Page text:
Constructed of dark red brick with limestone trim, it is in the Romanesque Revival style with typical round-arch forms and brick corbelling. The large scale entry of white-painted stone is topped by a cross and has recessed double doors of dark-stained wood. The central tower portion of the facade contains a double window with round-arched top surmounted by a stained glass rose window. Other windows contain stained glass, some original and some dating from a 1900 renovation of the Chapel. The tower is topped by an octagonal spire. The vari-colored diapering pattern of the roof is still visible.

Next to the chapel stood the original 1859 convent, which was demolished in 1899 to make way for construction of the Cloisters the following year.

Inside the church, above the drop ceiling. (Courtesy WorK Architecture + Design)
Inside the church, above the drop ceiling. (Courtesy WorK Architecture + Design)
The church in 1977. (Ray Schumann Photography / Courtesy National Trust)
The church in 1977. (Ray Schumann Photography / Courtesy National Trust)

On the inside, detailed (and quite graphic) murals by artist Johann Schmitt were painted between 1868 and 1872. A restaurant called Raposo’s that briefly operated in the building in the late 1970s is believed to have painted over portions of them.

Later, the church housed the Louisville School of Art and Temple Beth Shalom (which explains the Star of David painted on the steeple). A drop-ceiling was installed in the sanctuary, concealing its dramatic barrel-vaulted ceiling. In the late 1980s, the building was damaged by fire, and in 2008 the building suffered more damage during a major wind storm.

Detailed woodwork above a dome inside the church. (Courtesy WorK Architecture + Design)
Detailed woodwork above a dome inside the church. (Courtesy WorK Architecture + Design)

“It’s almost to a point of [complete] disrepair,” Kersting said. He said a portion of the altar remains and a 20-foot dome exists inside the steeple. The bones are still good. “There’s highly skilled timber construction here,” Kersting said, doting on the detailed joinery in the building’s framing.

Goldin plans on a modern office concept for the building. He said the idea floats between a co-working space and traditional office space and will be geared toward startups. “We want to take advantage of the church itself in the design,” Goldin said. “You’ll be able to go where you normally can’t—behind the altar, into the steeple.” Goldin said he is still determining the scope of the project and refining the concept.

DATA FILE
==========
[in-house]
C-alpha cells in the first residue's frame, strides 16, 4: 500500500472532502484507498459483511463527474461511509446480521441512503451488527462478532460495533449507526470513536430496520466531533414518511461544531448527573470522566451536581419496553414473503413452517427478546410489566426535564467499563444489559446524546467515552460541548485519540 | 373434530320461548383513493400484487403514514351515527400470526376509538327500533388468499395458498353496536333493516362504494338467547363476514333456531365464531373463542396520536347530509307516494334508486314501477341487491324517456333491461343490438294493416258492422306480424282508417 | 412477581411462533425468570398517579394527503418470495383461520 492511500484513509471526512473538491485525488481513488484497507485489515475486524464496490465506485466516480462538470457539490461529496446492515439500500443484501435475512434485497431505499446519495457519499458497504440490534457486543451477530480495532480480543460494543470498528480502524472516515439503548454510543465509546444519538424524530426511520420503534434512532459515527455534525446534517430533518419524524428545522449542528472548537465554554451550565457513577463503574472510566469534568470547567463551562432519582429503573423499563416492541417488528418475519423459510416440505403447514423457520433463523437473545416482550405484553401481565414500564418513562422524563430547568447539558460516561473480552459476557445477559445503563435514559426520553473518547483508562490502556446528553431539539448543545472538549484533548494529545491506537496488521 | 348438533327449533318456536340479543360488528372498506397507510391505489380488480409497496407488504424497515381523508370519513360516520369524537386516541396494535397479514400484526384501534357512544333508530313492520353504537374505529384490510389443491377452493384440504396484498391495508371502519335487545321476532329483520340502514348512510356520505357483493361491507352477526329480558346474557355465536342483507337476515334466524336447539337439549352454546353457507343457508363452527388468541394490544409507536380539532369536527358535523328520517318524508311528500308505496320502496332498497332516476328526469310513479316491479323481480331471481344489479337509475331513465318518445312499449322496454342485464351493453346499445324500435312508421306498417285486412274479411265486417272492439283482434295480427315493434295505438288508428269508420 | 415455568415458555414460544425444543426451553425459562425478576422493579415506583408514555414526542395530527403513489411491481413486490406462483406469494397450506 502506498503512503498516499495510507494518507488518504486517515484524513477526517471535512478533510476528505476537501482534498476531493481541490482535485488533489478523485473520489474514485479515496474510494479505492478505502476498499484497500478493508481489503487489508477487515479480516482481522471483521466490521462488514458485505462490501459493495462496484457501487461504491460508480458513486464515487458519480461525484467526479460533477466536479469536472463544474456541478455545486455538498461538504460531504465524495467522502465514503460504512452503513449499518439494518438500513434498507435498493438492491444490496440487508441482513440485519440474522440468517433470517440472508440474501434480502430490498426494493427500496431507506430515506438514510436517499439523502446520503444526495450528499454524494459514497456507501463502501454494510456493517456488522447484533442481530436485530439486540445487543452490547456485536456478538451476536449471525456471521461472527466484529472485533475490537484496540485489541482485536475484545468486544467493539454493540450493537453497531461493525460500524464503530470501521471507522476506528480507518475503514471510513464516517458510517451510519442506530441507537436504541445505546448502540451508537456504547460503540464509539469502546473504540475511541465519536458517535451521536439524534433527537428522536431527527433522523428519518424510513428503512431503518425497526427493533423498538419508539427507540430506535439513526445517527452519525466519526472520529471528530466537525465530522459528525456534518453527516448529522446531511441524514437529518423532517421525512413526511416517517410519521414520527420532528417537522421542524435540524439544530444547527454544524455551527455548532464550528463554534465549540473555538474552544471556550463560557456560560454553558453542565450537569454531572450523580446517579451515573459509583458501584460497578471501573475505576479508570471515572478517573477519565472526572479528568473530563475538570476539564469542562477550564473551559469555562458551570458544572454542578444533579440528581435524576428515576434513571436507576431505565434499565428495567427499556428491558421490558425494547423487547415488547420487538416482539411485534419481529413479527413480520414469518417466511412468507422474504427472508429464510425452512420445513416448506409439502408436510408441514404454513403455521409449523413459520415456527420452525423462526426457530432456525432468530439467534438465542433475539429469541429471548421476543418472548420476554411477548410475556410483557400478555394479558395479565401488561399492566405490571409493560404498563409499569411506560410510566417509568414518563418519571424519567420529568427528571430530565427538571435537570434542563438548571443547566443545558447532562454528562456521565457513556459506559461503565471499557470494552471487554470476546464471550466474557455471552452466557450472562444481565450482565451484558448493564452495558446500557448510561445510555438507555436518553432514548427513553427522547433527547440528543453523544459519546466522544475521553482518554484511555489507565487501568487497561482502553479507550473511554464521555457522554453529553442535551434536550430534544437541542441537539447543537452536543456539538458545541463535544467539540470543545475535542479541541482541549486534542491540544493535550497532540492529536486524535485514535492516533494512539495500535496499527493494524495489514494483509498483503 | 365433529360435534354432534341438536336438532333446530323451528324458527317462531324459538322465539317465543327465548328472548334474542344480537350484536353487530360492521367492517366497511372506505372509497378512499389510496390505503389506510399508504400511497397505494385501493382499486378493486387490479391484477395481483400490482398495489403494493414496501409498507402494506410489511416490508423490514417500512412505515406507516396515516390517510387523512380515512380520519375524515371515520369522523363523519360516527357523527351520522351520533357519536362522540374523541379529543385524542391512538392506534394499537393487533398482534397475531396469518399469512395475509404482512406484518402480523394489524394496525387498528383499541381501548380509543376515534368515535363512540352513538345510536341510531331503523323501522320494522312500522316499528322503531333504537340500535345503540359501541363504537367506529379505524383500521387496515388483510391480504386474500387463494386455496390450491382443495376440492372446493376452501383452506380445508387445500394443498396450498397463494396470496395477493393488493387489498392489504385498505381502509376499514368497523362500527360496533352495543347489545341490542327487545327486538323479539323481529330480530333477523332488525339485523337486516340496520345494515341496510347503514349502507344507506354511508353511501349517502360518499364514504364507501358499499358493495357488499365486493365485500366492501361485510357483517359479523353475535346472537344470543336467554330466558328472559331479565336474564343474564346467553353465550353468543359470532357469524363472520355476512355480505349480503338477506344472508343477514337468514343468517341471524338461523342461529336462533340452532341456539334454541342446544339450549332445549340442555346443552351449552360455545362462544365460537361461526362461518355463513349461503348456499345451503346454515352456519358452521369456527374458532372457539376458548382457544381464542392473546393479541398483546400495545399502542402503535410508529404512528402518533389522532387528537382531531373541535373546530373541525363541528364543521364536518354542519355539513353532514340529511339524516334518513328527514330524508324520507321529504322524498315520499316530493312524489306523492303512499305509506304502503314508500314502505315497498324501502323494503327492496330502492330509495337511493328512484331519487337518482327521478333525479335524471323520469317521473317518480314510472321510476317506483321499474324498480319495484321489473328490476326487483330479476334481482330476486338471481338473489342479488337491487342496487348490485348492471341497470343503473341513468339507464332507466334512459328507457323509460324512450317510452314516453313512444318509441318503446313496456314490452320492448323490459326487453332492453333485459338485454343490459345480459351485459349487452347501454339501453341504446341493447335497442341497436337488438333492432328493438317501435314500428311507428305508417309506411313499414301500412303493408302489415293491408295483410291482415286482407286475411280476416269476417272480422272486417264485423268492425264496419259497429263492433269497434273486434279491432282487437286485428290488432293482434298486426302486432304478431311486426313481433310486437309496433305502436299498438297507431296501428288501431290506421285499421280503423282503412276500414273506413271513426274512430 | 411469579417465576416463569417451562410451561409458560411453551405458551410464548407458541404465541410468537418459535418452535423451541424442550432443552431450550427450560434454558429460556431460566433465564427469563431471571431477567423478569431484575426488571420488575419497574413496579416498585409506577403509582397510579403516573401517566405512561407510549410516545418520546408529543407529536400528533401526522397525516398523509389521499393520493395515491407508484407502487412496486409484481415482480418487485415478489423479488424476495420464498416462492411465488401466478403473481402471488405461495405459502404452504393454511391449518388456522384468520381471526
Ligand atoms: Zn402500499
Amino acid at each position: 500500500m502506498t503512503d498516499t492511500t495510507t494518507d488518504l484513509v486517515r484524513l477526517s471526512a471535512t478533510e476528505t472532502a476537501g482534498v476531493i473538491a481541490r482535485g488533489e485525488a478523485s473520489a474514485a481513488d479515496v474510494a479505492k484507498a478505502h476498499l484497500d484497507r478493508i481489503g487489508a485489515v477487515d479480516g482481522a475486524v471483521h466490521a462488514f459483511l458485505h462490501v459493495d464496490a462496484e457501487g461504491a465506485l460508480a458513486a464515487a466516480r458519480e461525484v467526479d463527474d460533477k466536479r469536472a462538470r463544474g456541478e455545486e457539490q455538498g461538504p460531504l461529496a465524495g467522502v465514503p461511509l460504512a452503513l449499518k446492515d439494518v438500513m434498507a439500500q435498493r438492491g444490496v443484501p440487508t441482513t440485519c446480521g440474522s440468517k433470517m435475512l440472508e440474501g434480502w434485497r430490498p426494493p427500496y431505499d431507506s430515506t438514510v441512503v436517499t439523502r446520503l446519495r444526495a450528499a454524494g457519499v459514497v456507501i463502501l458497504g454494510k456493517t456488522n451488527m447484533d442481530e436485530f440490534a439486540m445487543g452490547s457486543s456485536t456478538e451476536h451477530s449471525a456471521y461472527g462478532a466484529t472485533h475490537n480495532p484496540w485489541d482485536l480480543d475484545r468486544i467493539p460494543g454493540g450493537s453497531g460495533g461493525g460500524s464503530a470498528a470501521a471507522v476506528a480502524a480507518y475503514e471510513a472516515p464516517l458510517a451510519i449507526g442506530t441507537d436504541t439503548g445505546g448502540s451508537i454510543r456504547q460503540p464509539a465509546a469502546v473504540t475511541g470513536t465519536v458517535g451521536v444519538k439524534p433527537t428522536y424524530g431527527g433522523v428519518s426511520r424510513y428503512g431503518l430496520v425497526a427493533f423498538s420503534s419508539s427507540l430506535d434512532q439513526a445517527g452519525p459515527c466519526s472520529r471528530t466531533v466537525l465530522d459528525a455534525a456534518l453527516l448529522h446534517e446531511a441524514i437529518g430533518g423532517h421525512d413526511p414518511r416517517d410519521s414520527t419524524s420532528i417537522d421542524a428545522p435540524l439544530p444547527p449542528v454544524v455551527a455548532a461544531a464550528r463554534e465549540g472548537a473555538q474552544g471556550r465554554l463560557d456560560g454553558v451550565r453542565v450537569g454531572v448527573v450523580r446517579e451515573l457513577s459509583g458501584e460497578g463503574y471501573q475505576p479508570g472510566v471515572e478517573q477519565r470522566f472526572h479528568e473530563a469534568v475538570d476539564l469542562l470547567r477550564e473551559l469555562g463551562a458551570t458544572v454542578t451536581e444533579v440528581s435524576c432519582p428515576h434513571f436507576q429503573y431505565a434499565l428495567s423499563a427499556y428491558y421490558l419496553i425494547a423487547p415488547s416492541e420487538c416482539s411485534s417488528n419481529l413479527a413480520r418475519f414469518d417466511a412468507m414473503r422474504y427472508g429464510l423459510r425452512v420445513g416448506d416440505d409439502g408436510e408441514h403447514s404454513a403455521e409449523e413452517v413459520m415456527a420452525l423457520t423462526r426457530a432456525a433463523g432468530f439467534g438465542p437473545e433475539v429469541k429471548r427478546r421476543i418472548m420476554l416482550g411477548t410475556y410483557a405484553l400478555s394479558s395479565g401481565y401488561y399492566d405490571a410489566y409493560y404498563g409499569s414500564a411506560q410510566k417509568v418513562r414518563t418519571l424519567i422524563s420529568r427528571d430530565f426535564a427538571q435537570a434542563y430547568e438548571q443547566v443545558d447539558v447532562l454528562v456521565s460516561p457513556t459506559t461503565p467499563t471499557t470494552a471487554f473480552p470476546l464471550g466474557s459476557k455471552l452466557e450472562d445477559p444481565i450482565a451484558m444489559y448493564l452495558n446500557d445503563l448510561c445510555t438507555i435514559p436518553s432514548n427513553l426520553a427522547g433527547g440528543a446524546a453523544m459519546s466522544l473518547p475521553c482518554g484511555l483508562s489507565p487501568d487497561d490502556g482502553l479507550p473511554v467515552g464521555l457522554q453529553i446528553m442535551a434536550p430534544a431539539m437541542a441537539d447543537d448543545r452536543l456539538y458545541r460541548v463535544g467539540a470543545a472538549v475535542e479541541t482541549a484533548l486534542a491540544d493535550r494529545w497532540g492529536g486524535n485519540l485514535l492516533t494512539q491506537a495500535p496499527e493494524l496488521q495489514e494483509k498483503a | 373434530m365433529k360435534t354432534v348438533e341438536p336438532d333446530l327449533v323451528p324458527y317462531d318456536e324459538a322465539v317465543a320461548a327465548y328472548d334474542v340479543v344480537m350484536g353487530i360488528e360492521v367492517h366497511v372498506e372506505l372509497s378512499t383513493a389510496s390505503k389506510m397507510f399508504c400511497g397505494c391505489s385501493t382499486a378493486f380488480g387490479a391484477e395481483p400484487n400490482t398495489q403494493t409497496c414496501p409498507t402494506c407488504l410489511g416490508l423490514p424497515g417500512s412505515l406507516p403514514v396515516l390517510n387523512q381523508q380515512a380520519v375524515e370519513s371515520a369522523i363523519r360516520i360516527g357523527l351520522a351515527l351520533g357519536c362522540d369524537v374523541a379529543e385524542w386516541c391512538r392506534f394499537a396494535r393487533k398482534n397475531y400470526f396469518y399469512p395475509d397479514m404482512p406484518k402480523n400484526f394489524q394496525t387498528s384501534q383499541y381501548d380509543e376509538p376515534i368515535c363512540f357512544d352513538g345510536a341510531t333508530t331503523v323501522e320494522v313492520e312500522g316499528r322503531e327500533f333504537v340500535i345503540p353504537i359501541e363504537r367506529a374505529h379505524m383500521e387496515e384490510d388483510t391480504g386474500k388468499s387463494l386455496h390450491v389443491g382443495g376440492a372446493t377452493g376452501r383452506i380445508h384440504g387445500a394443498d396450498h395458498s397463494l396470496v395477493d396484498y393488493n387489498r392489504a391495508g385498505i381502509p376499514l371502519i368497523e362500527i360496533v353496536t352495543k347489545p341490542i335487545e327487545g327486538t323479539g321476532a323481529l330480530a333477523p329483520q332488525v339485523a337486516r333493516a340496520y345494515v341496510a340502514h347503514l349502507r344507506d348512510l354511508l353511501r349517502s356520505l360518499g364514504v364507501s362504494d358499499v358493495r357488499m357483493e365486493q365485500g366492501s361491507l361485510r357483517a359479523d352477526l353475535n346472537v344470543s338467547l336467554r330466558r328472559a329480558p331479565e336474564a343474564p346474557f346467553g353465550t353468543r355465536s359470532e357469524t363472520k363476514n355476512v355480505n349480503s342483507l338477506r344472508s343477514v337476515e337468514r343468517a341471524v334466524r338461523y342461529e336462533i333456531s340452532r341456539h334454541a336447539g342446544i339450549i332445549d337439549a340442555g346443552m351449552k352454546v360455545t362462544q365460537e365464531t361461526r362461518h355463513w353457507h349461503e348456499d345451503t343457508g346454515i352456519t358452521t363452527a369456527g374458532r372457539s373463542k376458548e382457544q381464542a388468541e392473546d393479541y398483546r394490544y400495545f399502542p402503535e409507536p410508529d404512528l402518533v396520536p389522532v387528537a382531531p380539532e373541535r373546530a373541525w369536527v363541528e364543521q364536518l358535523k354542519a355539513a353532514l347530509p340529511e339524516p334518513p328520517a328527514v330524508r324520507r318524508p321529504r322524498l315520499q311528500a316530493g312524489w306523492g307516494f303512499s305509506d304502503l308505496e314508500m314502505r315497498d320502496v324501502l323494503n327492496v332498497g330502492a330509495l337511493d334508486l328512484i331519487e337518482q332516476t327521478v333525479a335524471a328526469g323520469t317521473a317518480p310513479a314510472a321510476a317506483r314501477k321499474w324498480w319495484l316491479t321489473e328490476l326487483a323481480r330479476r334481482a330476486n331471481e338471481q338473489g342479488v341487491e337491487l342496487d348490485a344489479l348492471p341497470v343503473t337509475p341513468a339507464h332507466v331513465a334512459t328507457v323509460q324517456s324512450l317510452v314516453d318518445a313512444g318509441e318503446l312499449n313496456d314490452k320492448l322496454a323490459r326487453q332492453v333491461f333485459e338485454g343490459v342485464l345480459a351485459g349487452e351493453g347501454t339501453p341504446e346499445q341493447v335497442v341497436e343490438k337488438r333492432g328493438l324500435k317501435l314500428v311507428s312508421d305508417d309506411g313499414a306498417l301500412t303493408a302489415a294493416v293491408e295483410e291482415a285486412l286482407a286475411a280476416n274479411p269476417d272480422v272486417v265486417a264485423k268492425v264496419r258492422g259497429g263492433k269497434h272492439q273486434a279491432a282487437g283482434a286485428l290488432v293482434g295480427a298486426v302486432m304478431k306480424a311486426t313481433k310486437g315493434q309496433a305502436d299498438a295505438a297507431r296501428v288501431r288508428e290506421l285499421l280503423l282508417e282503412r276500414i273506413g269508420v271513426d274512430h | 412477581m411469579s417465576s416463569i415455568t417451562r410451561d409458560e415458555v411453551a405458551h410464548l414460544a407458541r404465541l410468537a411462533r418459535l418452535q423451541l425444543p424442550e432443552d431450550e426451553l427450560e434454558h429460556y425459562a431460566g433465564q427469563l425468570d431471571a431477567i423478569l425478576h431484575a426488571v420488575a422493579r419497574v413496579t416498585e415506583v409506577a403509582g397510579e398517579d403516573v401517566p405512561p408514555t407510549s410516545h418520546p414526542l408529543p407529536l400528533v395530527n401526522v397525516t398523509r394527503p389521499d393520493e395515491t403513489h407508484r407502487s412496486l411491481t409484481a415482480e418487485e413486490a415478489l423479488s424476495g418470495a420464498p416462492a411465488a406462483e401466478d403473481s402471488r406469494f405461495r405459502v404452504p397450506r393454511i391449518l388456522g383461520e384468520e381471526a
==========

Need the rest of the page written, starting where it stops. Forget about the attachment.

The church in 1977. (Ray Schumann Photography / Courtesy National Trust)
The church in 1977. (Ray Schumann Photography / Courtesy National Trust)
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Branden Klayko

Founder and Editor at Broken Sidewalk
Branden founded Broken Sidewalk in 2008 while practicing architecture in Louisville. He continued the site for seven years while living in New York City, returning to Louisville in 2016. Branden is a graduate of the College of Architecture at Washington University in St. Louis, and has covered architecture, design, and urbanism for The Architect's Newspaper, Designers & Books, Inhabitat, and the American Institute of Architects.
Branden Klayko

6 COMMENTS

  1. It’s a local landmark and was once The Chapel restaurant when Afro German Tea Room operated around the corner. The Cloister was once shops and boutiques and restaurants. There are stained glass windows someplace.
    Check the file at landmarks . We didn’t keep forty years of records for nothing.

  2. I graduated from Ursuline Academy in 1969! Loved my school such great memories! Thank you so much for restoring such a memorable building! My mother graduated in 1942 and my sister in 1966! Bless you for your work!!!

  3. FYI, that Temple Beth Shalom wasn’t actually a Jewish congregation, but an evangelical proselytizing Christian group that liked to pretend they were Jews. I believe a successor group now runs out of the International Christian Center in Beuchel.

  4. I had friends that attended the old Louisville School of Art and I still miss the Good Neighboor Food Co-Op.

  5. Graduated from Ursuline Academy in 1970, my sister in 1959 and I had 2 aunts that went there also. Do glad it was preserved and not torn down. Lot of memories